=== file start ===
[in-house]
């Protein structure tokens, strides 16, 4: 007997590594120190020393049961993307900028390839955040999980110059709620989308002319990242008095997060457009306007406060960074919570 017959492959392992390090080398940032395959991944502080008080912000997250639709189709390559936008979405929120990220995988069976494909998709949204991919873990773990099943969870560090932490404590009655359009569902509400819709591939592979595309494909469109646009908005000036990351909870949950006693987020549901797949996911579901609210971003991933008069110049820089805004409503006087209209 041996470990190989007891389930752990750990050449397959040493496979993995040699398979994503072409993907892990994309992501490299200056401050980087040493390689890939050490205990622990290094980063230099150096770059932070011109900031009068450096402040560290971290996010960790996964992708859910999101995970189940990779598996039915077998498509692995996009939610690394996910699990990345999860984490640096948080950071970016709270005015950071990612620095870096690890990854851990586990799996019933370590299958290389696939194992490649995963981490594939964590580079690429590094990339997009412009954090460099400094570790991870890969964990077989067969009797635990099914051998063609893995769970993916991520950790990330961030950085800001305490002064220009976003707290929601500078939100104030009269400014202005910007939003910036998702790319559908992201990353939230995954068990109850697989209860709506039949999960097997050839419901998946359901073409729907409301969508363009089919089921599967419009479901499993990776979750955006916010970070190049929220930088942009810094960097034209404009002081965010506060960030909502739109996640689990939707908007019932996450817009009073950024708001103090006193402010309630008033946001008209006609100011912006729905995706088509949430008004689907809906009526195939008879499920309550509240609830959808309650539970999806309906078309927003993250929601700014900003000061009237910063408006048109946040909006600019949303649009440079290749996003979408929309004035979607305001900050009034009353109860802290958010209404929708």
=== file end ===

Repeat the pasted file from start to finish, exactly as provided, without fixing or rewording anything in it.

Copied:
[in-house]
């Protein structure tokens, strides 16, 4: 007997590594120190020393049961993307900028390839955040999980110059709620989308002319990242008095997060457009306007406060960074919570 017959492959392992390090080398940032395959991944502080008080912000997250639709189709390559936008979405929120990220995988069976494909998709949204991919873990773990099943969870560090932490404590009655359009569902509400819709591939592979595309494909469109646009908005000036990351909870949950006693987020549901797949996911579901609210971003991933008069110049820089805004409503006087209209 041996470990190989007891389930752990750990050449397959040493496979993995040699398979994503072409993907892990994309992501490299200056401050980087040493390689890939050490205990622990290094980063230099150096770059932070011109900031009068450096402040560290971290996010960790996964992708859910999101995970189940990779598996039915077998498509692995996009939610690394996910699990990345999860984490640096948080950071970016709270005015950071990612620095870096690890990854851990586990799996019933370590299958290389696939194992490649995963981490594939964590580079690429590094990339997009412009954090460099400094570790991870890969964990077989067969009797635990099914051998063609893995769970993916991520950790990330961030950085800001305490002064220009976003707290929601500078939100104030009269400014202005910007939003910036998702790319559908992201990353939230995954068990109850697989209860709506039949999960097997050839419901998946359901073409729907409301969508363009089919089921599967419009479901499993990776979750955006916010970070190049929220930088942009810094960097034209404009002081965010506060960030909502739109996640689990939707908007019932996450817009009073950024708001103090006193402010309630008033946001008209006609100011912006729905995706088509949430008004689907809906009526195939008879499920309550509240609830959808309650539970999806309906078309927003993250929601700014900003000061009237910063408006048109946040909006600019949303649009440079290749996003979408929309004035979607305001900050009034009353109860802290958010209404929708």